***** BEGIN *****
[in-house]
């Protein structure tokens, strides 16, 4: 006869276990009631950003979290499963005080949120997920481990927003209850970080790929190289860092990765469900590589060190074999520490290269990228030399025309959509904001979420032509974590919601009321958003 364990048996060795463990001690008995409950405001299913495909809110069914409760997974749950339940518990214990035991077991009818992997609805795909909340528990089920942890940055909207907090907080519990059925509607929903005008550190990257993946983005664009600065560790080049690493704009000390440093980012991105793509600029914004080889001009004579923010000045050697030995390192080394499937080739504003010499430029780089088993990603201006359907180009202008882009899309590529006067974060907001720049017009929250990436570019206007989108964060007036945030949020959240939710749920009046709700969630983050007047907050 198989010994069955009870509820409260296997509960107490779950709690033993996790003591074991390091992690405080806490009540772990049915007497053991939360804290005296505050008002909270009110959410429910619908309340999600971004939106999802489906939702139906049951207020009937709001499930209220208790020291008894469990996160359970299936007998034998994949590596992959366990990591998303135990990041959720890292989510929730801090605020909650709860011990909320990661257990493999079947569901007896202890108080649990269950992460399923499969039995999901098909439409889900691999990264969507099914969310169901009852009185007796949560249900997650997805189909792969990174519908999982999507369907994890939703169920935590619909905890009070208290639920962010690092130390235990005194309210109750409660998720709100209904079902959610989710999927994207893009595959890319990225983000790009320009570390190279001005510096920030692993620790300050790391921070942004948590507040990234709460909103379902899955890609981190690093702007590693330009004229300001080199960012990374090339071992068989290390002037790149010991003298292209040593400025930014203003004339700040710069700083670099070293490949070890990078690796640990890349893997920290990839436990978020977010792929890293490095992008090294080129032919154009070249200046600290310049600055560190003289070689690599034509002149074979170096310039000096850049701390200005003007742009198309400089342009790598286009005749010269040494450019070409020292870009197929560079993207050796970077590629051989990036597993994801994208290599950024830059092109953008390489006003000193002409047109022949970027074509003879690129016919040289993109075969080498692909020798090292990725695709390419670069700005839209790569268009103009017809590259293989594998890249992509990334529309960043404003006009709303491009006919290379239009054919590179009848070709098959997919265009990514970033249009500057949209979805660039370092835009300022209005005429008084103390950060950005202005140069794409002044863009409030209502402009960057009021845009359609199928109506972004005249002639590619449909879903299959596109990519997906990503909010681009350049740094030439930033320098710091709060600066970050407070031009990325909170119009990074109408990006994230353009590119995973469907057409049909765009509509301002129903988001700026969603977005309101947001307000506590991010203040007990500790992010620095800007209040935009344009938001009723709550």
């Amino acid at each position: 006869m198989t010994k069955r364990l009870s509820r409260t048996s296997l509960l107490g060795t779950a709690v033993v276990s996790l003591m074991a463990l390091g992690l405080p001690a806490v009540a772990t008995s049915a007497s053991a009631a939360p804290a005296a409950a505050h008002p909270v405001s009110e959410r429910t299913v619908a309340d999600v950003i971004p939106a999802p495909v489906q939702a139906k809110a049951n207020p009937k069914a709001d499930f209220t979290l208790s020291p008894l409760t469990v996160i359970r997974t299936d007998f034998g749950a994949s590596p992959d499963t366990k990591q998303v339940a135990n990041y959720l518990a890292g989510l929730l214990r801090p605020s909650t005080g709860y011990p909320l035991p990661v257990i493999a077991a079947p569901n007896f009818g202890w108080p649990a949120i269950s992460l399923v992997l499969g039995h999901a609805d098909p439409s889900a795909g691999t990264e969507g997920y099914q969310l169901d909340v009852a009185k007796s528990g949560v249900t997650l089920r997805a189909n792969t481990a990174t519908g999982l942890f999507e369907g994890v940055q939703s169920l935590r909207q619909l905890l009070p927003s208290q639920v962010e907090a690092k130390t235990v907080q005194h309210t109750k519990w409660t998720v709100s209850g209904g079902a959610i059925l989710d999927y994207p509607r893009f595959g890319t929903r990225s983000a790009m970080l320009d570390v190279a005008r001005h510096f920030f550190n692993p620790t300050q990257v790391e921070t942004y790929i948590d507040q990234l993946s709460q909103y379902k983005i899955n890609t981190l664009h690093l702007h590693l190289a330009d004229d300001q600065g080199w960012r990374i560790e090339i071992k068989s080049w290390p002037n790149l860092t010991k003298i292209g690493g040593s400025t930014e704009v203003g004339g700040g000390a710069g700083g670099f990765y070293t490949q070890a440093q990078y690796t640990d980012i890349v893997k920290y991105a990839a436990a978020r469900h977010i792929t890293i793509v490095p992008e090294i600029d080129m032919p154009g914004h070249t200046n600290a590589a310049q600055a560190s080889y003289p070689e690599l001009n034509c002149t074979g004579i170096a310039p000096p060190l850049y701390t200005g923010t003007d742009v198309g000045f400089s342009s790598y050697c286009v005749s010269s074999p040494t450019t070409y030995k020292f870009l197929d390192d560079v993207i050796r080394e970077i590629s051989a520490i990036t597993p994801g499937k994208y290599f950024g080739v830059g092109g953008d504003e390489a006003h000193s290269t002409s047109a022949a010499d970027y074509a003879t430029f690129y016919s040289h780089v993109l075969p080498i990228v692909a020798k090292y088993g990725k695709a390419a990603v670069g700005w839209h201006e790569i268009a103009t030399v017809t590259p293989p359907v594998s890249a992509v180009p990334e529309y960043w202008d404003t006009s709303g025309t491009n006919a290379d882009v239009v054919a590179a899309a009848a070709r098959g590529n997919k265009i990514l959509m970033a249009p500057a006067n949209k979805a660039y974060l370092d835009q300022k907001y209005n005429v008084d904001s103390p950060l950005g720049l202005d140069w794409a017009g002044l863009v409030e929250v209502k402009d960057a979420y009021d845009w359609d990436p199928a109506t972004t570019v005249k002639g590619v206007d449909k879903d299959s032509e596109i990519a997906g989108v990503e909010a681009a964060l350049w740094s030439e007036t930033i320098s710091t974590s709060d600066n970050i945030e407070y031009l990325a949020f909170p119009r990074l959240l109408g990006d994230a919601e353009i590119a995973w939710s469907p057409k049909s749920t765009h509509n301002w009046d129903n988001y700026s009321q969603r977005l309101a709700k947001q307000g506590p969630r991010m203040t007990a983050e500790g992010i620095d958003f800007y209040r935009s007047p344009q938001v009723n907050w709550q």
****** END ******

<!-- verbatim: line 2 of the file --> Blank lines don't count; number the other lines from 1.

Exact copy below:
């Protein structure tokens, strides 16, 4: 006869276990009631950003979290499963005080949120997920481990927003209850970080790929190289860092990765469900590589060190074999520490290269990228030399025309959509904001979420032509974590919601009321958003 364990048996060795463990001690008995409950405001299913495909809110069914409760997974749950339940518990214990035991077991009818992997609805795909909340528990089920942890940055909207907090907080519990059925509607929903005008550190990257993946983005664009600065560790080049690493704009000390440093980012991105793509600029914004080889001009004579923010000045050697030995390192080394499937080739504003010499430029780089088993990603201006359907180009202008882009899309590529006067974060907001720049017009929250990436570019206007989108964060007036945030949020959240939710749920009046709700969630983050007047907050 198989010994069955009870509820409260296997509960107490779950709690033993996790003591074991390091992690405080806490009540772990049915007497053991939360804290005296505050008002909270009110959410429910619908309340999600971004939106999802489906939702139906049951207020009937709001499930209220208790020291008894469990996160359970299936007998034998994949590596992959366990990591998303135990990041959720890292989510929730801090605020909650709860011990909320990661257990493999079947569901007896202890108080649990269950992460399923499969039995999901098909439409889900691999990264969507099914969310169901009852009185007796949560249900997650997805189909792969990174519908999982999507369907994890939703169920935590619909905890009070208290639920962010690092130390235990005194309210109750409660998720709100209904079902959610989710999927994207893009595959890319990225983000790009320009570390190279001005510096920030692993620790300050790391921070942004948590507040990234709460909103379902899955890609981190690093702007590693330009004229300001080199960012990374090339071992068989290390002037790149010991003298292209040593400025930014203003004339700040710069700083670099070293490949070890990078690796640990890349893997920290990839436990978020977010792929890293490095992008090294080129032919154009070249200046600290310049600055560190003289070689690599034509002149074979170096310039000096850049701390200005003007742009198309400089342009790598286009005749010269040494450019070409020292870009197929560079993207050796970077590629051989990036597993994801994208290599950024830059092109953008390489006003000193002409047109022949970027074509003879690129016919040289993109075969080498692909020798090292990725695709390419670069700005839209790569268009103009017809590259293989594998890249992509990334529309960043404003006009709303491009006919290379239009054919590179009848070709098959997919265009990514970033249009500057949209979805660039370092835009300022209005005429008084103390950060950005202005140069794409002044863009409030209502402009960057009021845009359609199928109506972004005249002639590619449909879903299959596109990519997906990503909010681009350049740094030439930033320098710091709060600066970050407070031009990325909170119009990074109408990006994230353009590119995973469907057409049909765009509509301002129903988001700026969603977005309101947001307000506590991010203040007990500790992010620095800007209040935009344009938001009723709550």